Australians have lost almost $24million to romance scams already this year, with 74 per cent of that money being lost by women. A woman looking at the Tinder app on her phone is pictured

The Australian Competition and Consumer Commission’s ScamWatch site said almost $24million has been lost to romance scams already this year, with 74 per cent of that money being lost by women. 

Sarah has not been happy with the Australian authorities response to what happened to her. 

‘It’s quite clear that they’ve got no bloody idea what to do,’ she said. ‘If someone broke into my house and stole everything that would be a different story.

‘I’m the kind of person who’s never done anything wrong in their life. I’m a rule follower and I’ve done this one thing and it’s ruined everything.’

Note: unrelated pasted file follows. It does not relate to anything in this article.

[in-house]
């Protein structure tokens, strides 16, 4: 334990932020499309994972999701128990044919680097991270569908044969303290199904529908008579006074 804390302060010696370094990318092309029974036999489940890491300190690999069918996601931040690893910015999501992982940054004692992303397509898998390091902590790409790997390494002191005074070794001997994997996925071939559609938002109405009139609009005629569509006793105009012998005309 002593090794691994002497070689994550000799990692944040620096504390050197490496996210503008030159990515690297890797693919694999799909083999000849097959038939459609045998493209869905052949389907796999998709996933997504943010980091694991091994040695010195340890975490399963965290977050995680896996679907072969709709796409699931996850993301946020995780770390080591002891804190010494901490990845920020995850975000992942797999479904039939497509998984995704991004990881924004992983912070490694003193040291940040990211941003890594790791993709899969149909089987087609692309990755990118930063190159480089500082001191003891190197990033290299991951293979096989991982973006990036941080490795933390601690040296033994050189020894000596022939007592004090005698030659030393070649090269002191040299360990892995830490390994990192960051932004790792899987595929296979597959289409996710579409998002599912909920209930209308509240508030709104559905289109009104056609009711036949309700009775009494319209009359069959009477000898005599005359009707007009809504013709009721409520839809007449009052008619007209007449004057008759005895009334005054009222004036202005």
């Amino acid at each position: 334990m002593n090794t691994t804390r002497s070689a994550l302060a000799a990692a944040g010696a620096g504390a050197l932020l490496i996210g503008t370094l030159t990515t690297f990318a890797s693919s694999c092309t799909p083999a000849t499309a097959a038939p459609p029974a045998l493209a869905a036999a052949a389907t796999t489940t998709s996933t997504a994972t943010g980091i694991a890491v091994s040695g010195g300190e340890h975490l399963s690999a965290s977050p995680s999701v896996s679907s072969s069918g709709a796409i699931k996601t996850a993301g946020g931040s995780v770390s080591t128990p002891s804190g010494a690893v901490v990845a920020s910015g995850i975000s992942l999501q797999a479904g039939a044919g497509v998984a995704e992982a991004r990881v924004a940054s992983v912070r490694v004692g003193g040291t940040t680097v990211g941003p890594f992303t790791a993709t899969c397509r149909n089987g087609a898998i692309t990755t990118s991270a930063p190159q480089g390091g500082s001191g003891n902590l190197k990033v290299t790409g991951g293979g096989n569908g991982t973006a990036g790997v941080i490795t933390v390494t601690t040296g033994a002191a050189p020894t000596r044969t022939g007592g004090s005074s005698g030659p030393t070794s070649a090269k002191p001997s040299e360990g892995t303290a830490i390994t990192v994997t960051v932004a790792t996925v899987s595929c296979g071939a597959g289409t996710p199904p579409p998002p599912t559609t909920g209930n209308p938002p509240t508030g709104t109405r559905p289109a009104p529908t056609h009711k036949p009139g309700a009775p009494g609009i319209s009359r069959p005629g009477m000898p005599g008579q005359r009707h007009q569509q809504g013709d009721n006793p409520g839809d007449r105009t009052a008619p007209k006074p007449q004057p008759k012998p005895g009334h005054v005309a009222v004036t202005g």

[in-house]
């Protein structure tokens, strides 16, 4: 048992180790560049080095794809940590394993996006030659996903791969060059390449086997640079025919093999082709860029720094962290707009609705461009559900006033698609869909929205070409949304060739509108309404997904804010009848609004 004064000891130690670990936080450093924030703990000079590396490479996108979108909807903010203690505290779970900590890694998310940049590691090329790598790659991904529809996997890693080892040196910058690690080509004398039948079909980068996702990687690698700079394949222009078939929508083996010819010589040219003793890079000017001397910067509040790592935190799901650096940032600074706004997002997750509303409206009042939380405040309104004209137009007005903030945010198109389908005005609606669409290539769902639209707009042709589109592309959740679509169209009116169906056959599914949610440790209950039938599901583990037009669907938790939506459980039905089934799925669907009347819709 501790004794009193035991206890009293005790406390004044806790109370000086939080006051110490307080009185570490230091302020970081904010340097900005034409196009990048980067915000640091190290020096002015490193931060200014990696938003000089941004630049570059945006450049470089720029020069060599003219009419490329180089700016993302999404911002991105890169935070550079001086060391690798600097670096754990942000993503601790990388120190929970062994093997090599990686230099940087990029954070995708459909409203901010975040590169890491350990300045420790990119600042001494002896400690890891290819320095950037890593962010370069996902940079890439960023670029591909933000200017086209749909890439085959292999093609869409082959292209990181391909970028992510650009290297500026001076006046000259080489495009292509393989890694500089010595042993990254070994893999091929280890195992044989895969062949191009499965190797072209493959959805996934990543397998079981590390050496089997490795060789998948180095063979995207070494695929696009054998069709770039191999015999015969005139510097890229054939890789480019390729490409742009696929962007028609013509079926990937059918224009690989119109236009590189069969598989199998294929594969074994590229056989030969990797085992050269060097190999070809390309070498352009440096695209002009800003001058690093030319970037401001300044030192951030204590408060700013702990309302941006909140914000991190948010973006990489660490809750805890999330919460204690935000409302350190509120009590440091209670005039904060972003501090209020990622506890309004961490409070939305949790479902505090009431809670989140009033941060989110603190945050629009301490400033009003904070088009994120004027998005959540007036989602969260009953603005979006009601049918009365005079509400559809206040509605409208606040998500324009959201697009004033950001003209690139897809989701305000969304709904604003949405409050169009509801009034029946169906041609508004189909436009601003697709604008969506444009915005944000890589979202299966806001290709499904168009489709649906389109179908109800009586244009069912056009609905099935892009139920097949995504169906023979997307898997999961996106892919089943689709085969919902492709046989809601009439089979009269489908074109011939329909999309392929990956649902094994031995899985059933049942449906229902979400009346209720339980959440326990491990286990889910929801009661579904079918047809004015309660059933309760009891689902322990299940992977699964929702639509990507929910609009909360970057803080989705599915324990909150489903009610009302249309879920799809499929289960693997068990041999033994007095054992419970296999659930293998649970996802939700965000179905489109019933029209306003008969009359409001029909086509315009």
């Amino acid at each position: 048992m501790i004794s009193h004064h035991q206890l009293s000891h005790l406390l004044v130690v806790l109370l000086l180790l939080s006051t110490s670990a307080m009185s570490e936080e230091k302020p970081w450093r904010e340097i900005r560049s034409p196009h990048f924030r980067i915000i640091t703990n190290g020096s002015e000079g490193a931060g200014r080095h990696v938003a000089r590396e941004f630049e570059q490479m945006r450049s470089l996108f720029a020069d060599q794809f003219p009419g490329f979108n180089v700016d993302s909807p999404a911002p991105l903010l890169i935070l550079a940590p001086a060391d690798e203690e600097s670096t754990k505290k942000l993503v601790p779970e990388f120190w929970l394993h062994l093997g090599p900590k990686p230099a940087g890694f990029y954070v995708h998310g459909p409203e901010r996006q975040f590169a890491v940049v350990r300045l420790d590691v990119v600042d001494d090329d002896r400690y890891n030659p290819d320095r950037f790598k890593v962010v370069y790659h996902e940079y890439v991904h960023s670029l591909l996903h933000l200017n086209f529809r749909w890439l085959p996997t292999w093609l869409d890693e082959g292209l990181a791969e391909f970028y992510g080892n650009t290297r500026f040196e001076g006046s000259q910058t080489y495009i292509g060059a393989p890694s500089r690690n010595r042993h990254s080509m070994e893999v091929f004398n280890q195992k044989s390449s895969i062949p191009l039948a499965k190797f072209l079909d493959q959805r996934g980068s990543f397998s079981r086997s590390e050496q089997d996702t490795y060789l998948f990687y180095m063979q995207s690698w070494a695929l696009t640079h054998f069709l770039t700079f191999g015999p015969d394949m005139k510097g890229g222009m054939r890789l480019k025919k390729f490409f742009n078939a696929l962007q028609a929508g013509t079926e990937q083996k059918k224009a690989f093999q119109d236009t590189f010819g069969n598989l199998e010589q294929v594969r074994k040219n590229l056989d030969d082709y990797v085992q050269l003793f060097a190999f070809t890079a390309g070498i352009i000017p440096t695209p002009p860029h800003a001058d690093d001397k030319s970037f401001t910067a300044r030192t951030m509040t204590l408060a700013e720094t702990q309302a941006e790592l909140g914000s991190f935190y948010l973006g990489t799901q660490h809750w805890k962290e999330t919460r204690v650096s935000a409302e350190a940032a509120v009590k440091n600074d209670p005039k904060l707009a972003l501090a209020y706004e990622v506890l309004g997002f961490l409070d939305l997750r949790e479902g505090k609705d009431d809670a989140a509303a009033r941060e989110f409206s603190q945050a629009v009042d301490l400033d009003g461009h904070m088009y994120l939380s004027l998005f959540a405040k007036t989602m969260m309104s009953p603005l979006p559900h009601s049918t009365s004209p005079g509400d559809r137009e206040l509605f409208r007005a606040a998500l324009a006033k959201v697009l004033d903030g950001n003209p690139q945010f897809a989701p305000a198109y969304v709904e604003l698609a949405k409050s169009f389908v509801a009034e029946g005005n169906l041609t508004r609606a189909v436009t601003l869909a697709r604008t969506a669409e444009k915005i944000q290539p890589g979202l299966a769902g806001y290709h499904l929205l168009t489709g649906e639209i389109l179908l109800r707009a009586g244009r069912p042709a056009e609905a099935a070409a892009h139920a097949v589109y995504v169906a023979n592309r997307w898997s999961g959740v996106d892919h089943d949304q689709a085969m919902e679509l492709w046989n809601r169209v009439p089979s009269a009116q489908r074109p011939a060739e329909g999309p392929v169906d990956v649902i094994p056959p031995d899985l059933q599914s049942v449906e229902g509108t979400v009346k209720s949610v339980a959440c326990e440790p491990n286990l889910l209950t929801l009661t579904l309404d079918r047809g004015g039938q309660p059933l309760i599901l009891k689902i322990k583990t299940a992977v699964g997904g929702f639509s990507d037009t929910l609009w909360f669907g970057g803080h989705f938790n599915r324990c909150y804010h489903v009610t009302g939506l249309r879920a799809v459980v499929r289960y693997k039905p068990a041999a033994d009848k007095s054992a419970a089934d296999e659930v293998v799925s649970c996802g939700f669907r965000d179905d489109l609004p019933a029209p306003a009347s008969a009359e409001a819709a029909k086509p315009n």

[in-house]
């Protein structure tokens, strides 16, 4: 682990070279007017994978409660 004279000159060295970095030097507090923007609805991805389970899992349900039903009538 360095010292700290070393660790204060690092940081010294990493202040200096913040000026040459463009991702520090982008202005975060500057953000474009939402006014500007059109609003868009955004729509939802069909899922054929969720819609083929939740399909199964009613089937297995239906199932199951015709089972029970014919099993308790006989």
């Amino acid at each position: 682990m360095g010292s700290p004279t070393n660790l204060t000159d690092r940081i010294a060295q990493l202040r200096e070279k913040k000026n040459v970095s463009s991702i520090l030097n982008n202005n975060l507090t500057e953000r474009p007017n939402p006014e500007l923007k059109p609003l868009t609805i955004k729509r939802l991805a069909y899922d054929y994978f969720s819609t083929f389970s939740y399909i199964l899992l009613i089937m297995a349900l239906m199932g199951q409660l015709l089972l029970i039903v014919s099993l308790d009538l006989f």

Pig butchering in Australia and how to avoid it

Australians lost more than $322 million in investment scams last year

Dating and romance scams accounted for $35 million in losses

Here are tips to avoid becoming a victim of this cruel hoax:

 – Don’t invest in foreign exchange, cryptocurrency or speculative investments with people you’ve only ever encountered in the online environment

– Be particularly wary of crypto, which has always been associated with scams and criminal activity 

– If you are unsure, get a second opinion from a professional, in-person

– Talk to friends and family to get an outside perspective. Confiding in someone could help prevent or minimise losses

– If something doesn’t sound normal then it could be a scam. For instance being asked to pay your through crypto or with gift cards

– When it comes to relationships, understand that you really don’t know anyone at all until you physically meet them